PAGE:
Hedgesville Middle School students accept 'Rachel's Challenge'

September 17, 2008|By TRISH RUDDER

HEDGESVILLE, W.Va. -- Rachel's Challenge - a program used in schools to help reduce bullying and violence -- was introduced to more than 600 students at Hedgesville Middle School on Tuesday.

It was one of the first schools in Berkeley County to implement the program, school principal Elizabeth Adams said.

"The response was wonderful," she said.

Rachel Scott was the first student killed at Columbine High School in 1999, and her family and others have been making presentations on her behalf.

Presenter Hannah Nelson said she became a Rachel's Challenge speaker a few years after meeting Rachel Scott's older sister, Dana.

"She asked me to become a speaker. How could you say no? I was honored," Nelson said.

The presentation includes video and audio clips of the Columbine tragedy in Littleton, Colo., where 12 students and one teacher were killed by two high school students.

Rachel Scott was known for her acts of kindness and compassion toward others. She kept diaries, which were found after her death, and her writing inspired the program's inception. She wrote:

  • Eliminate prejudice by looking for best in others

  • Dare to Dream - Write goals - Keep a journal

  • Choose positive influences

  • Kind words and little acts of kindness bring huge results

  • Start a chain reaction with family and friends

    These words are the goals of the Friends of Rachel -- the students who take up her challenge, Nelson said.

    Adams said 95 percent of the 607 students signed up to accept Rachel's Challenge.

    Sixth-grade students Madison Weaver and Mikayla Richardson both knew about Rachel Scott and her death at Columbine High School.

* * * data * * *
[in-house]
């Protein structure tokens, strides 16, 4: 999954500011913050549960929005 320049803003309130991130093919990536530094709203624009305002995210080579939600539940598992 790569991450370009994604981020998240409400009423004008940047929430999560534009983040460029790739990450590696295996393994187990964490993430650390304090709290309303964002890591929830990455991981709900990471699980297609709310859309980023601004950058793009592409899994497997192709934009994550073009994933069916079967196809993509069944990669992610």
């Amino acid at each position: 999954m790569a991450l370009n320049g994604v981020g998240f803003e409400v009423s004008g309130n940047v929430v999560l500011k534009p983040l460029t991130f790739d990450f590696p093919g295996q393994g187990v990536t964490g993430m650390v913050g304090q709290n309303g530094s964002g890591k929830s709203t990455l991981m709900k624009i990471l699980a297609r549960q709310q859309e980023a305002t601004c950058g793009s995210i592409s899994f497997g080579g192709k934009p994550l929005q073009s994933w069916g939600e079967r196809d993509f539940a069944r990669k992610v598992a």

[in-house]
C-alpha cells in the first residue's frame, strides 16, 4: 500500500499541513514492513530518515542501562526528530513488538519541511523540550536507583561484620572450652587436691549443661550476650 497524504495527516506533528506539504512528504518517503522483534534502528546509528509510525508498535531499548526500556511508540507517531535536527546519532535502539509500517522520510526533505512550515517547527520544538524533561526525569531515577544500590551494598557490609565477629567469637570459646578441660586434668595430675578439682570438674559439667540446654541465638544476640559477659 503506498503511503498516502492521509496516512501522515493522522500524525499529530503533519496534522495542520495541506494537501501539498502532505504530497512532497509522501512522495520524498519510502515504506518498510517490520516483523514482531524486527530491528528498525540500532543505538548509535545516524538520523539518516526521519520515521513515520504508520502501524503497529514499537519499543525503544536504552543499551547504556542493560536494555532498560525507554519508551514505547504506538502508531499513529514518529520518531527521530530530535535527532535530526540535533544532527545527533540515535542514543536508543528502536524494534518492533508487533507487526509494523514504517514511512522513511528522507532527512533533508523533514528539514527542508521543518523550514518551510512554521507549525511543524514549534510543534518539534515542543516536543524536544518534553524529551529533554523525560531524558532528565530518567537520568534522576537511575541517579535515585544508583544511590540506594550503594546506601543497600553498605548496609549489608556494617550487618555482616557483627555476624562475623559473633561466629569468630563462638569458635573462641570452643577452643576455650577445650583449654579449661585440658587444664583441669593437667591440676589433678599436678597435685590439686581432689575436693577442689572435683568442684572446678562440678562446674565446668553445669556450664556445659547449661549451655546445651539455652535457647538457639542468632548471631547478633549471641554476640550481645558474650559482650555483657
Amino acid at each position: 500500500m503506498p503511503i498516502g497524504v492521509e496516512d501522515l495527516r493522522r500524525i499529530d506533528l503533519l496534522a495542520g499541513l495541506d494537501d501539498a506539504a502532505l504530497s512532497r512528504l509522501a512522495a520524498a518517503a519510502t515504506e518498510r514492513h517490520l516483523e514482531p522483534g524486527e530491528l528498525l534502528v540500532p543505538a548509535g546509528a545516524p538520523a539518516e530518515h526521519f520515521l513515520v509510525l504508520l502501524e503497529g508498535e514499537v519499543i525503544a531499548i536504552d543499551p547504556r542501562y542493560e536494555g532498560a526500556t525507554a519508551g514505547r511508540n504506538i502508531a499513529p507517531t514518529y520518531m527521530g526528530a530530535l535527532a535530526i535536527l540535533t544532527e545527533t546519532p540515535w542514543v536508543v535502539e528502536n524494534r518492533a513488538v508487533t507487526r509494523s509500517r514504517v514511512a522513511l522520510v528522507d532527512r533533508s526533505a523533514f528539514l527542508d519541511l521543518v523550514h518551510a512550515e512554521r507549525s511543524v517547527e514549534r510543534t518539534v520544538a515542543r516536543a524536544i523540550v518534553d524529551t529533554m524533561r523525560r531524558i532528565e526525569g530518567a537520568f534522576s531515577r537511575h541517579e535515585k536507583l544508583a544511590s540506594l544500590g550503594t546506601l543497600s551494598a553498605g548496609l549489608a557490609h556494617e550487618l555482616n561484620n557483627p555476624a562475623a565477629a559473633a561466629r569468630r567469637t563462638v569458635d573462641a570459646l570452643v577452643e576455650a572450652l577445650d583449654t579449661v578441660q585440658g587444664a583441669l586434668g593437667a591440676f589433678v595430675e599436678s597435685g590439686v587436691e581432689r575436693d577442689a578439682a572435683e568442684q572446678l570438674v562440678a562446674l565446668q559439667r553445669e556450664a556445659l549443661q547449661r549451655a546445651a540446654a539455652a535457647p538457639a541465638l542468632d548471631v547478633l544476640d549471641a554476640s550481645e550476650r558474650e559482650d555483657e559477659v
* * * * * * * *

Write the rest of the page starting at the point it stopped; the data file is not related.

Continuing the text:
Mikayla said she knew she was 17 when she died and she would have been 27 had she lived.

    Both students were influenced by the presentation and said they wanted to accept Rachel's Challenge. They signed their names.

    Madison said she wanted to bring her mother to the evening presentation Tuesday.

    Adams said the chain-reaction teams will focus on new kids in school, cliques, writing thank-you notes to those who might go unnoticed, and everybody will meet new people by sitting with them at lunch on "mix it up day."

    "Each individual person has the ability to make a huge difference," Adams said.

    Chris Ruest, the physical education teacher at the middle school and the basketball coach at Hedgesville High School, said it was the first time he saw Rachel's Challenge. 

    "It was outstanding -- a first-class program," Ruest said.

    "The approach it takes is so refreshing with the focus on kindness instead of cynicism. We've become a 'me' society, and Rachel's Challenge is all about caring for your fellow human being no matter where they come from or what they look like," he said.

    "The goal is that everybody promotes kindness," Adams said. "The students want acts of kindness to be the cool thing to do."

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